The proposal will give schools with significant evidence of need support to provide a free nutritious breakfast, that meets School Food Standards, to all children. ‘Significant evidence of need’ will be defined within existing DfE guidance as schools with at least 50% of pupils in IDACI bands A-F. IDACI, The Income Deprivation Affecting Children Index, estimates the number of children living in low-income households and bands A-F signify the highest levels of deprivation. Schools will be guaranteed additional funding to cover the costs of breakfast food and delivery. Schools will also benefit from dedicated staff support in the form of an expert ‘school partner’, who are proven to play a key role in improving the uptake of the hardest-to-reach families and the effective implementation by schools of the breakfast provision[ii].

The proposal will also place a requirement on the Department for Education (DfE) to offer funding for the food and delivery costs of school breakfasts for the estimated 7300 schools with 50% or more of pupils in IDACI bands A-F.

All schools receiving funds to provide free school breakfasts would be required to adhere to a set of terms and conditions, designed to ensure funding reaches children at risk of hunger. Schools would be held accountable and required to report on pupils helped and funds spent annually by submitting a report to DfE and publishing it on their website.


Reducing food insecurity: 

2.3 million children are currently living in a household experiencing moderate to severe food insecurity, where families are compromising on the quantity and quality of the food they consume[iii]. This proposal would reach 893,000 primary age children in households of multiple disadvantage with a hunger focused intervention.

Closing the attainment gap:

School breakfast hunger contributes to the educational attainment gap. Children from disadvantaged backgrounds are more than 9 months behind their wealthier peers by the time they leave primary school, limiting further education and employment opportunities.[iv]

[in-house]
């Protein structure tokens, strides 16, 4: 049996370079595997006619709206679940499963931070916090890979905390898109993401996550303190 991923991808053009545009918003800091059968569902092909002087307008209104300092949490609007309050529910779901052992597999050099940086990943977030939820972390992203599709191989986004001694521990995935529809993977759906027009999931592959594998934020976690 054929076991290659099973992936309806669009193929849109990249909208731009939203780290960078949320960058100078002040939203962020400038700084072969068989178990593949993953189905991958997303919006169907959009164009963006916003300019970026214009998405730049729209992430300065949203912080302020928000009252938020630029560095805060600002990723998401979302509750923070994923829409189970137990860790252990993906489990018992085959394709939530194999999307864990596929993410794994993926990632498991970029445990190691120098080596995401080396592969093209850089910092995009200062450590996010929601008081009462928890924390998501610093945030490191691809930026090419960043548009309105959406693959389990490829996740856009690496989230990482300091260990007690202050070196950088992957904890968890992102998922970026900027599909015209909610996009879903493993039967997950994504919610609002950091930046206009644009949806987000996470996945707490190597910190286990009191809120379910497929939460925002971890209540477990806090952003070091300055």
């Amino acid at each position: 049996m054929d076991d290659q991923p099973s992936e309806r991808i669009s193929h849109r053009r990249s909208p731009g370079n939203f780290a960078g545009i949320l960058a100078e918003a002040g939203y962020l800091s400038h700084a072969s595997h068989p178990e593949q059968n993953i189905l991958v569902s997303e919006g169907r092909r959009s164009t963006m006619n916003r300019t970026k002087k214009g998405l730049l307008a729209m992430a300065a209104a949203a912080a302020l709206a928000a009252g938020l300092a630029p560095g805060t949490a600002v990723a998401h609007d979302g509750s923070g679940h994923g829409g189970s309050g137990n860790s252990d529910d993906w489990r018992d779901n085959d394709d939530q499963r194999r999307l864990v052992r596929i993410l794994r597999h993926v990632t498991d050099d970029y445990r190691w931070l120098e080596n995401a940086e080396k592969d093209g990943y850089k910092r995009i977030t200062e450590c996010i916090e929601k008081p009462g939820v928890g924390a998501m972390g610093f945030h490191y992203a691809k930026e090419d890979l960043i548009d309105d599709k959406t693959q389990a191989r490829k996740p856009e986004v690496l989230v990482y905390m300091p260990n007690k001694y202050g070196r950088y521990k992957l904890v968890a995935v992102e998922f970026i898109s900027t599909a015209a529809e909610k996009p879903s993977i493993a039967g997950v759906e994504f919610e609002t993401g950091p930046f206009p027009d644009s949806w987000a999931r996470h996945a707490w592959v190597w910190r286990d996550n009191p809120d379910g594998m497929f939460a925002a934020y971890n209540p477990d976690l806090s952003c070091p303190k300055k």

An Institute for Fiscal Studies evaluation found that Year 2 pupils in schools with universal free school breakfast provision made two months additional academic progress over the course of a year, compared to children in schools with no breakfast provision[v]. The study also reported that the pupils’ concentration and behaviour improved too. Additionally, teachers surveyed by a Kellogg’s report noted that children arriving at school hungry missed out on one hour of learning each day.[vi]

Benefits to life chances and future earning potential

A study by Leeds University found that children who regularly ate breakfast achieved an average of 2 GCSEs grades higher than children who rarely ate breakfast[vii]. Research by Pro Bono Economics found that for every £1 invested by government in school breakfast provision, there is £50 of returns in the economy in the longer-term due to increased lifetime earning potential[viii].


This proposal would benefit 893,000 children and involves additional Department for Education expenditure of £75m per year, replacing existing breakfast provision with an intervention that reaches children in a hunger-focused and stigma-free way.

Costings and assumptions have been developed from work with Magic Breakfast, Heinz and Pro Bono Economics, as well as known costs from the NSPB delivered by Magic Breakfast and Family Action for the DfE, which ended in 2021. Full workings can be supplied on request.

Funding sources

The Soft Drinks Industry Levy (SDIL): The SDIL raises approximately £340m annually and was intended for programmes benefiting school children’s diets and physical activity.

We are proposing £75m could be allocated using existing unallocated monies within the SDIL. Additionally, the Children’s Food Campaign have estimated that £50m in revenue could be raised to the SDIL via adjustments to the threshold for high-sugar products.[ix]

[i] National School Breakfast Programme | Magic Breakfast

[ii] Education Endowment Foundation. The National School Breakfast Programme: Scale-up Evaluation Report. September 2021,

[iii]  The Food Foundation. The impact of Covid-19 on household food insecurity. January 2021, FF_Impact-of-Covid_FINAL.pdf (

[iv]  Education Policy Institute. Closing the gap? Trends in educational attainment and disadvantage. August 2017, Closing-the-Gap_EPI-.pdf

[v]  Educational Endowment Fund report, with the Institute for Fiscal Studies acting as the independent evaluator. January 2017, Magic Breakfast | EEF (

[vi] Kellogg’s. A lost education: The reality of hunger in the classroom. September 2013, R2_Kellogg_A_Lost_Education.pdf (

[vii] The University of Leeds. Associations between habitual school day breakfast consumption frequency and academyc performance in British adolescents. November 2019, Frontiers | Associations Between Habitual School-Day Breakfast Consumption Frequency and Academic Performance in British Adolescents | Public Health (

[viii] Pro Bono Economics. The Magic Breakfast model of school breakfast provision. February 2021, The Magic Breakfast model of school breakfast provision | Pro Bono Economics

[ix] Sustain. Five Actions for government spending review to increase children’s access to healthy food. September 2021,